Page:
Walking is environmentally friendly, good for fitness and generally considered to be the preferred mode of transport where possible. But in some countries there's a higher risk of being killed as a pedestrian. To get an idea of the relative safety across different European countries, we studied data on pedestrian fatalities and walking habits.
The data showed that the Netherlands was the safest amongst the 17 European countries in our study for pedestrians. Pedestrians in the Netherlands were killed at a rate of 1.39 per 1 trillion steps taken. To put this in perspective, the average in our study was 5.92 fatalities per trillion steps. Romania had the worst pedestrian mortality, with 20.91 deaths per trillion steps—15X worse than the rate in the Netherlands.
Other countries with relatively low rates for pedestrian fatalities were Sweden (1.99 pedestrian fatalities per trillion steps), Finland (3.07), Germany (3.20), Denmark (3.28) and the United Kingdom (3.56).
We obtained data on pedestrian deaths per 1 million inhabitants from Europa and data on the number of steps taken per person per day from a Stanford University study. The Stanford study on physical activity tracked movement via smartphones with built-in accelerometry, and was useful as a metric to indicate how much a population in a country walks. Incorporating the Stanford walking data for each country allowed us to standardize the results according to risk by steps taken.
|Rank||Country||Annual Pedestrian Fatalities per 1,000,000 Inhabitants||Average Daily Steps per Person||Pedestrian Fatalities per Trillion Steps|
In order to determine the relative safety for pedestrians in each country in our study, we first gathered data on the number of pedestrian deaths per 1,000,000 inhabitants from Europe.eu. Whilst this metric is somewhat useful on its own to compare pedestrian safety across countries, it doesn't reflect the walking habits of those inhabitants. For example, if two countries have the same number of pedestrian fatalities per inhabitant but the inhabitants walk twice as much in one country, then pedestrians are arguably twice as safe for every step they take in the country where people take more steps than in the country where inhabitants walk less yet have the same fatality rate per inhabitant.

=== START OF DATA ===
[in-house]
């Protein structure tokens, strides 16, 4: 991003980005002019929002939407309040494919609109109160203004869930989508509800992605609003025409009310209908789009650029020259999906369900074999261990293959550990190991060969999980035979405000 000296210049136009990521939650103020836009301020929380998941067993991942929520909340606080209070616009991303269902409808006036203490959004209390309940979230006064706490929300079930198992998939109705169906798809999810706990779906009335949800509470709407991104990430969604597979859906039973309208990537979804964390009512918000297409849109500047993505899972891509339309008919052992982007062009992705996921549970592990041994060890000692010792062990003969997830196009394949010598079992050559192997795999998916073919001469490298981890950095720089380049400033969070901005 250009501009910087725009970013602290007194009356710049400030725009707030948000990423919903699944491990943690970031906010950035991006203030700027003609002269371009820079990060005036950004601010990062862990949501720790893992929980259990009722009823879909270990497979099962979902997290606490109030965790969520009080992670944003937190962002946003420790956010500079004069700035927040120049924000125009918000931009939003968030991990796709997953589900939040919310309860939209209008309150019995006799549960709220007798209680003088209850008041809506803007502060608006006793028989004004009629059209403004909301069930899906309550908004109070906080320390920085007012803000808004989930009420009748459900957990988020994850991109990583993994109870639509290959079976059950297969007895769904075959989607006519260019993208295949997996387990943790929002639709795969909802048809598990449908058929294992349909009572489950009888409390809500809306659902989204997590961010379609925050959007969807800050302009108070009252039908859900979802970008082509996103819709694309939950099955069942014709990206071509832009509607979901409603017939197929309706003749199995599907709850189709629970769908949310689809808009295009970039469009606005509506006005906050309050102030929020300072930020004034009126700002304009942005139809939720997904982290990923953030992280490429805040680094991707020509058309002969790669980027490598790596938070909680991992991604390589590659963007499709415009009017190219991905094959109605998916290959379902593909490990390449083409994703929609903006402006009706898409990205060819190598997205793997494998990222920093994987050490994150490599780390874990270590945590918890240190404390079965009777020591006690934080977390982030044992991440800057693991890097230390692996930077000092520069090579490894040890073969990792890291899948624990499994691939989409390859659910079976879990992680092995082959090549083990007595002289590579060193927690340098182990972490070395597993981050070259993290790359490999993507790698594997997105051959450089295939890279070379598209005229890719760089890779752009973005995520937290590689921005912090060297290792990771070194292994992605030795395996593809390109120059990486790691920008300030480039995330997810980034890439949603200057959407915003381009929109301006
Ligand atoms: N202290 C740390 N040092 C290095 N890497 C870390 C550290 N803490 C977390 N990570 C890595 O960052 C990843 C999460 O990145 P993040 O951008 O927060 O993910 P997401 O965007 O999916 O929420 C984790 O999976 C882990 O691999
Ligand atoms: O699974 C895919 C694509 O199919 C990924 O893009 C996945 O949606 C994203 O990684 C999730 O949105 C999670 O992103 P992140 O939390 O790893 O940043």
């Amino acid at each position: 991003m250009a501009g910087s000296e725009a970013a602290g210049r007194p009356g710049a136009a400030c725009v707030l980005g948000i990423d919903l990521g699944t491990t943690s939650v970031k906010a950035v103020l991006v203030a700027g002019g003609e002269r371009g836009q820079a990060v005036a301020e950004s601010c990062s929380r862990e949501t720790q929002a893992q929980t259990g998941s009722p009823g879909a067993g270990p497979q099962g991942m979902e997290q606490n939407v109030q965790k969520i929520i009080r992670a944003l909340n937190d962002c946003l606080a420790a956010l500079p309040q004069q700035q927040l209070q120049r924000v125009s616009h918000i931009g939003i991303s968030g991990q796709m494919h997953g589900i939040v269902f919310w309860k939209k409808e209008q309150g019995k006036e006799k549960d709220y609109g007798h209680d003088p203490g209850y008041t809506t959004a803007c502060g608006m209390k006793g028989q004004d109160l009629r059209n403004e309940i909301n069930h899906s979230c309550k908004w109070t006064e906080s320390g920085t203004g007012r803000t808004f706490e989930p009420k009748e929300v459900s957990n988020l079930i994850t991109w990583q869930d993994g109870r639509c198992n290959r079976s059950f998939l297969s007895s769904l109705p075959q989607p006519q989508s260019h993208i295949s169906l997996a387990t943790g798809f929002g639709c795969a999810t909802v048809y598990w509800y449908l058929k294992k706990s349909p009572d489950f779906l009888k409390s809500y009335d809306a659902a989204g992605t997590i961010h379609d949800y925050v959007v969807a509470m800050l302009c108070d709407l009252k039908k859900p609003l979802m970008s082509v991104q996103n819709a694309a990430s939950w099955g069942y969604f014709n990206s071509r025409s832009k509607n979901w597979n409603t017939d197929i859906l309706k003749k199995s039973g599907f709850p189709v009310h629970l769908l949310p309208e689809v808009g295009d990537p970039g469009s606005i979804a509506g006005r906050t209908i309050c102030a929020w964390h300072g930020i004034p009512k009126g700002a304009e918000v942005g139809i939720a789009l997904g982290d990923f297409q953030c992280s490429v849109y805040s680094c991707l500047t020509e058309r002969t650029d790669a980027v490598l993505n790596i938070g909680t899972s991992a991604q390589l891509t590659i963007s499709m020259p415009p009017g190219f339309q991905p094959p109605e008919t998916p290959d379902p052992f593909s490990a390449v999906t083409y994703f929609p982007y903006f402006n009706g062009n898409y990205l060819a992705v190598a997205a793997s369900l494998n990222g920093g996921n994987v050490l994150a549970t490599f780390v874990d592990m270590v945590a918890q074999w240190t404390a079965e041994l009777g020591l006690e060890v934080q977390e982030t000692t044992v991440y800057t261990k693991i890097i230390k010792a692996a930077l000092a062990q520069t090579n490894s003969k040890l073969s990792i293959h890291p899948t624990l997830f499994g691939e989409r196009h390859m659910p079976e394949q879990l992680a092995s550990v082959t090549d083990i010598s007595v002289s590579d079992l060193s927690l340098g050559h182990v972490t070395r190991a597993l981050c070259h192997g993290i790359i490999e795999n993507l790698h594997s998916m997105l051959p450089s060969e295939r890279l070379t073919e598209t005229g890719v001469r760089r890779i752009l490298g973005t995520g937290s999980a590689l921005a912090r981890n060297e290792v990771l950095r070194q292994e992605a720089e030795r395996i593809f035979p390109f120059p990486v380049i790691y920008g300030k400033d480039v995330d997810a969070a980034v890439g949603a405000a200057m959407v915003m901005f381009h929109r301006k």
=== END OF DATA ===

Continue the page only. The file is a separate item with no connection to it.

As a metric for how many steps are taken by pedestrians in each country, we used the data from the Stanford University physical activity study that tracked movement via smartphones. Steps were tracked when an individual had their phone on them and was moving. One limitation is that Stanford's data measured steps taken, without specifying if those steps were inside or outside (i.e., as a pedestrian). However, we assumed that the Stanford step data reflected outdoor steps as opposed to indoor steps, because people who are indoors often leave their phone sitting somewhere whilst they go about their household activities. We limited the countries in our study to those for which data was available in the Stanford study.
Dividing the number of annual fatalities per 1,000,000 inhabitants by the average number of steps taken by 1,000,000 people per year (the daily number per person from the Stanford study multiplied by 365 days * 1,000,000 people) gave a measure of the number of fatalities per pedestrian step in each country. We multiplied this result by 1 trillion to get the fatalities per trillion steps taken. Countries with a lower result are technically safer for pedestrians.